As we start transitioning employees to return to the workplace, we’re seeing how working from home for the past two years will impact the future. Our strategy is a hybrid model, but everyone interprets that differently. The challenge is that people adjusted to the fully remote concept; now we’re telling them we need you back in workplace. As an employer, we have to be prepared to listen to feedback. What is noise and what is an opportunity? We don’t want to lose good people because we’re focused on policy. Let’s listen to the voice of employees to make an inclusive workforce.

We’ve all read the headlines about how the pandemic reshaped the workforce. What societal changes do you foresee as necessary to support a future of work that works for everyone?

Diversity. Doing things differently. Allowing experiences and interests in candidates to be more open-ended. Not prolonging process. Reshaping the future of work after a pandemic. Employers need to be prepared that if this is the right candidate, then allow them to leave with an offer in hand. Candidates are interviewing with 5–6 different employers. Employees are going to entertain the company that’s ready, even if it’s right on the spot. It comes down to level of interest.

What is your greatest source of optimism about the future of work?

I like to consider myself an optimistic individual! I see the good in everything and always give the benefit of the doubt. I think it starts with having healthy and open conversations. I enjoy talking to employees and validating information about processes in place. In a recent conversation, I asked a question and that employee said, do you want honest answer or the politically correct answer? Being able to be open and transparent is necessary. I want to hear the good, bad and the ugly. If you have those opportunities to build relationships with people and employees and allow them a platform where voices are heard, it allows that employee to feel respected and valued in return. They took the time to listen to me and I feel respected and now I’m going to share that with other colleagues. That gets back to employees and it’s become part of the employer choice. They want to choose an employer who hears, understands and respects them. To have conversations with all different employees at different levels that are natural, organic conversations is something that excites me about the future of work.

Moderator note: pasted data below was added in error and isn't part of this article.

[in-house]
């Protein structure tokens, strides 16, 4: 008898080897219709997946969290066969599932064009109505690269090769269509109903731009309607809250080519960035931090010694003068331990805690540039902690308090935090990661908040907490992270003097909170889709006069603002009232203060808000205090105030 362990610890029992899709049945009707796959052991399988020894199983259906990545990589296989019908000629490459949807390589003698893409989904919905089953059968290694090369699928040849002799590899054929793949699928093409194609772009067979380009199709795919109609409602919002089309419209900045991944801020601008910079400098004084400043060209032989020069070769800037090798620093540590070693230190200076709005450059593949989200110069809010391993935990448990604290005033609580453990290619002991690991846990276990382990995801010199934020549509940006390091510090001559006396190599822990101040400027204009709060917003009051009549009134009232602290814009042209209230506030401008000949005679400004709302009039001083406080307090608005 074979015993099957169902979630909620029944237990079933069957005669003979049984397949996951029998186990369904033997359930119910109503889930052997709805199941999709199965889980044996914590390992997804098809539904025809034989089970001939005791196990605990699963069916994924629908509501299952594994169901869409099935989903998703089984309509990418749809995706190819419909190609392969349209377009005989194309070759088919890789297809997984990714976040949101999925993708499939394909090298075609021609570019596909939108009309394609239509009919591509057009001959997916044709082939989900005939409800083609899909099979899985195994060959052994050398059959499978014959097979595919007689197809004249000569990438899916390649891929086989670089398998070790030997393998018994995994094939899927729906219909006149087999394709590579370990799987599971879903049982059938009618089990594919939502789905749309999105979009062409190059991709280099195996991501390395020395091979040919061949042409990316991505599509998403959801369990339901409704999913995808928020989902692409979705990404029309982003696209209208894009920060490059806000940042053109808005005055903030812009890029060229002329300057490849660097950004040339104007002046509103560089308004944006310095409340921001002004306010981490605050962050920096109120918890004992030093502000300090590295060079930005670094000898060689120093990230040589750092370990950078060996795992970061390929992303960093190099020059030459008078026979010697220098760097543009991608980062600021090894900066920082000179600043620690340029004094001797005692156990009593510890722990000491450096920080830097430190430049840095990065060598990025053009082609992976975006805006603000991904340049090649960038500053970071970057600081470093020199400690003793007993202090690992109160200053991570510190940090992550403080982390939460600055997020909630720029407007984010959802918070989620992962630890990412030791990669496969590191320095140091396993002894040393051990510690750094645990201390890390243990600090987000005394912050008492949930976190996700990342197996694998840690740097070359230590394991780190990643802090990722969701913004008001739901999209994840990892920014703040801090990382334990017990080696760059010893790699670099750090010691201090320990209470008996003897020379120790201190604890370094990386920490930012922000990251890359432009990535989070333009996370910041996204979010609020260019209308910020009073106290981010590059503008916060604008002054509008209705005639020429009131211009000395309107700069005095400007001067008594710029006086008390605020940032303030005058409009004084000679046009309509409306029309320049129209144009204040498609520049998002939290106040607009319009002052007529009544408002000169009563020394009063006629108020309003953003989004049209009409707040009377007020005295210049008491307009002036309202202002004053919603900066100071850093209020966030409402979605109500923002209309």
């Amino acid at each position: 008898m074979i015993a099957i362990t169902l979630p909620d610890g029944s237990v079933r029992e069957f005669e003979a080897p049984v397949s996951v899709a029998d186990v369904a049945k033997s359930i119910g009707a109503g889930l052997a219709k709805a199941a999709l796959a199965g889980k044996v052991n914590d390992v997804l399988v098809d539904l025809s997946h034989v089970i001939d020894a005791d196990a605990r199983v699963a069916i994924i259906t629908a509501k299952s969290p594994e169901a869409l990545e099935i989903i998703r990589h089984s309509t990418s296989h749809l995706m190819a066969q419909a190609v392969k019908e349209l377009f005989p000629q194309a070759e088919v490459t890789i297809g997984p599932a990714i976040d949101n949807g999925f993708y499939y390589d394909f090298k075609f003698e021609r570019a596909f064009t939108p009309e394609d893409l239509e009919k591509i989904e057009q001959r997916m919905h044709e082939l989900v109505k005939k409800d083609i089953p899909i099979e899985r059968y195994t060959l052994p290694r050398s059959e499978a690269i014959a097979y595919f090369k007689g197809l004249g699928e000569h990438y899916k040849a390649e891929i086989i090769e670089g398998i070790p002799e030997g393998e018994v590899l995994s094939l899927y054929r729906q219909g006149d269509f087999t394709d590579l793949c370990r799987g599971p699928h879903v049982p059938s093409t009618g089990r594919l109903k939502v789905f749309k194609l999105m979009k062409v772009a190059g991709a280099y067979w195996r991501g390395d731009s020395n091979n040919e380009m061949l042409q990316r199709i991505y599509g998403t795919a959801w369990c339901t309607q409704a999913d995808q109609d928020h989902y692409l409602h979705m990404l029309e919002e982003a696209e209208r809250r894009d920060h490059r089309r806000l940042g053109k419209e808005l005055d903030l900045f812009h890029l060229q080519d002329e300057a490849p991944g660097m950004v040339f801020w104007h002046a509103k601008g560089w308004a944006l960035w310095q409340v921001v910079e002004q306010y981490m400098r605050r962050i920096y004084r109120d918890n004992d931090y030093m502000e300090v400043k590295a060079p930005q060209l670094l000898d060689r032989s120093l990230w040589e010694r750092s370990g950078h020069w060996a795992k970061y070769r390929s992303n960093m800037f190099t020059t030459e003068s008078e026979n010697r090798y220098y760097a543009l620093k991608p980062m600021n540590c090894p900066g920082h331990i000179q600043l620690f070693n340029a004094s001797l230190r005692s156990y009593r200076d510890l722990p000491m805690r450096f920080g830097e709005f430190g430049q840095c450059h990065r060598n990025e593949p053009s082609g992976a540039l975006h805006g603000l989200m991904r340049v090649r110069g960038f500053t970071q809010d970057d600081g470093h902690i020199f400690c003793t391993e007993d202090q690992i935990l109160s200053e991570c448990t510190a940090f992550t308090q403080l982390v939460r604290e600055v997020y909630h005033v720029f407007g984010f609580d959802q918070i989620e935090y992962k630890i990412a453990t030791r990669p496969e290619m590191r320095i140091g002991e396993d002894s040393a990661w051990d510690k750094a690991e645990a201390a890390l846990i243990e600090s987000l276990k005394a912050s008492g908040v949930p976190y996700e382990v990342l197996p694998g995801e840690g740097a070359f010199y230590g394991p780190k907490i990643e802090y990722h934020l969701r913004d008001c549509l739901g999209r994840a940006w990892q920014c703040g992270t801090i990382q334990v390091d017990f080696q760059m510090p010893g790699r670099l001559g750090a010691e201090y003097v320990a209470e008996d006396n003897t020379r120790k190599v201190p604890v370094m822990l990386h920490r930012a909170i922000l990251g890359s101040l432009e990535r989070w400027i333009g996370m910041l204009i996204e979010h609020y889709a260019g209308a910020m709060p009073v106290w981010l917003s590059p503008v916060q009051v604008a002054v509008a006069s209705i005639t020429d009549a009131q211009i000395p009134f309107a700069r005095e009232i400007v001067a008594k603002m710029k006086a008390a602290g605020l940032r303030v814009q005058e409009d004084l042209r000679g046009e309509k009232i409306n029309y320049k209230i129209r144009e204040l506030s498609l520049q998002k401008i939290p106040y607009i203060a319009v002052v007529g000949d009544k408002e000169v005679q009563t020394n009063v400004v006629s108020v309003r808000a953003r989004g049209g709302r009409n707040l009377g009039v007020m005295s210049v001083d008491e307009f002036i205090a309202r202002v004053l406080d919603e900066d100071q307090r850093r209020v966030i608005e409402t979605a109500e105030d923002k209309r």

Our collective mental health and wellbeing are now considered collateral as we consider the future of work. What innovative strategies do you see employers offering to help improve and optimize their employee’s mental health and wellbeing?

The subject of mental health is very important, especially from an HR perspective, because of the situations we deal with on day-to-day basis. We need to be more grounded to understand how we as leaders can help individuals get the resources and assistance they need. Do employees know how to take advantage? How can we make employees feel comfortable to use those services? These are the resources — use them and explore them. Go back to basics by getting leadership educated about the resources we have and how we ensure we’re having healthy conversations. As an employer, we’re here to support employees. But we’re people and we notice how employees are acting and can tell when something isn’t right. It’s important to be in the moment and be present to know when an employee is upset or seems off.